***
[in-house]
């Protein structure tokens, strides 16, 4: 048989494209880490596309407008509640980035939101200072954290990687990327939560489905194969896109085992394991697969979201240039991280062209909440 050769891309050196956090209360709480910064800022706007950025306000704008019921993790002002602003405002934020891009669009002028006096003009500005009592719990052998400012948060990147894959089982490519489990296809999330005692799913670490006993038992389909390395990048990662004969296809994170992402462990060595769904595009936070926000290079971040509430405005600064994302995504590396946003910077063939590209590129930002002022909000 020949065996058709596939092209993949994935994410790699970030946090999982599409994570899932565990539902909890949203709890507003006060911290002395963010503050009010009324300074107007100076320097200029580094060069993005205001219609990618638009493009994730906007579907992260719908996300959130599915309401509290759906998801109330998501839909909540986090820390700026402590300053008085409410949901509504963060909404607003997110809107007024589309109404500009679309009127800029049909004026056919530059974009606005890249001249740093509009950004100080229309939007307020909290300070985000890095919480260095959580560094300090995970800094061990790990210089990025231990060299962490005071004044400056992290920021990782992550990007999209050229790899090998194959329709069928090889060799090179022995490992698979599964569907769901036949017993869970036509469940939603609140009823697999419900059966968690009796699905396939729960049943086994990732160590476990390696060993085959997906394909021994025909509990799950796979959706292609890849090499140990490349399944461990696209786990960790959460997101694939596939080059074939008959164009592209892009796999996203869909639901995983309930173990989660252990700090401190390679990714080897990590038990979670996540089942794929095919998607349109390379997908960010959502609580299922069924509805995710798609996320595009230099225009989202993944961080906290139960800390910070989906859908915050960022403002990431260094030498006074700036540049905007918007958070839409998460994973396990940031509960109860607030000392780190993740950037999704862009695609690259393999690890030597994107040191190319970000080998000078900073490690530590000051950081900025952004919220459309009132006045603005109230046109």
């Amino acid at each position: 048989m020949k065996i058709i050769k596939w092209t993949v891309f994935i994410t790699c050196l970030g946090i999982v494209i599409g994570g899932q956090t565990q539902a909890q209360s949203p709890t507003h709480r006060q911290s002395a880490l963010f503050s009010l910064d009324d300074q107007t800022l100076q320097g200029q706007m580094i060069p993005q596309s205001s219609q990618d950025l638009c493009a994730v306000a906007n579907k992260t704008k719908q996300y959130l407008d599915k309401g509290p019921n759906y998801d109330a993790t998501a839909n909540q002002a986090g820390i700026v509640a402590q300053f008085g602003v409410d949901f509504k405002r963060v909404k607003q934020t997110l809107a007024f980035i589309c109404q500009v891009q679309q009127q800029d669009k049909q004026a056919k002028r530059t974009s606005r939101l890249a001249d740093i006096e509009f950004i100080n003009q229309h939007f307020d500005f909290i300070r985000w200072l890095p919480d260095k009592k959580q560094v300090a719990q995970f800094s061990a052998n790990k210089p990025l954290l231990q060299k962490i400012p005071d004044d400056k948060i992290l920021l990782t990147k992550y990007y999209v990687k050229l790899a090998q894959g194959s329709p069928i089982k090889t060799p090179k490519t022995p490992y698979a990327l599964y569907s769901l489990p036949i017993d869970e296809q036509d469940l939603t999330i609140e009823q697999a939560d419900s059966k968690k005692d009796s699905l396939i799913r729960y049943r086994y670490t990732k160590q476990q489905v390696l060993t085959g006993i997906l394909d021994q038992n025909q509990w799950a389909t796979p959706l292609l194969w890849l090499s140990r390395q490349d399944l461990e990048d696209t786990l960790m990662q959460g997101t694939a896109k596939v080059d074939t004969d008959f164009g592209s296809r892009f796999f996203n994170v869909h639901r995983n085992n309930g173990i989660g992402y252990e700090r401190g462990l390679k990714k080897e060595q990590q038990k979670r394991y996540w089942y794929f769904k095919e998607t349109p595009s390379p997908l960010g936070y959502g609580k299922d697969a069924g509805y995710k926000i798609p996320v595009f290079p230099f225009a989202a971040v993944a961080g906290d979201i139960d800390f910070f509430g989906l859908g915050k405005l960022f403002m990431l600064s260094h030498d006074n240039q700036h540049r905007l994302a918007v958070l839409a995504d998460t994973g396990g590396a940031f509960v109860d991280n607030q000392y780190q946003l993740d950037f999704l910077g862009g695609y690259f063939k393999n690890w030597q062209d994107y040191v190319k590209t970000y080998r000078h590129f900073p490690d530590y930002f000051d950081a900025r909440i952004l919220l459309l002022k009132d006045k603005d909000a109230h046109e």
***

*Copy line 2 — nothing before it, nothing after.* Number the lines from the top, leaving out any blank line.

């Protein structure tokens, strides 16, 4: 048989494209880490596309407008509640980035939101200072954290990687990327939560489905194969896109085992394991697969979201240039991280062209909440 050769891309050196956090209360709480910064800022706007950025306000704008019921993790002002602003405002934020891009669009002028006096003009500005009592719990052998400012948060990147894959089982490519489990296809999330005692799913670490006993038992389909390395990048990662004969296809994170992402462990060595769904595009936070926000290079971040509430405005600064994302995504590396946003910077063939590209590129930002002022909000 020949065996058709596939092209993949994935994410790699970030946090999982599409994570899932565990539902909890949203709890507003006060911290002395963010503050009010009324300074107007100076320097200029580094060069993005205001219609990618638009493009994730906007579907992260719908996300959130599915309401509290759906998801109330998501839909909540986090820390700026402590300053008085409410949901509504963060909404607003997110809107007024589309109404500009679309009127800029049909004026056919530059974009606005890249001249740093509009950004100080229309939007307020909290300070985000890095919480260095959580560094300090995970800094061990790990210089990025231990060299962490005071004044400056992290920021990782992550990007999209050229790899090998194959329709069928090889060799090179022995490992698979599964569907769901036949017993869970036509469940939603609140009823697999419900059966968690009796699905396939729960049943086994990732160590476990390696060993085959997906394909021994025909509990799950796979959706292609890849090499140990490349399944461990696209786990960790959460997101694939596939080059074939008959164009592209892009796999996203869909639901995983309930173990989660252990700090401190390679990714080897990590038990979670996540089942794929095919998607349109390379997908960010959502609580299922069924509805995710798609996320595009230099225009989202993944961080906290139960800390910070989906859908915050960022403002990431260094030498006074700036540049905007918007958070839409998460994973396990940031509960109860607030000392780190993740950037999704862009695609690259393999690890030597994107040191190319970000080998000078900073490690530590000051950081900025952004919220459309009132006045603005109230046109």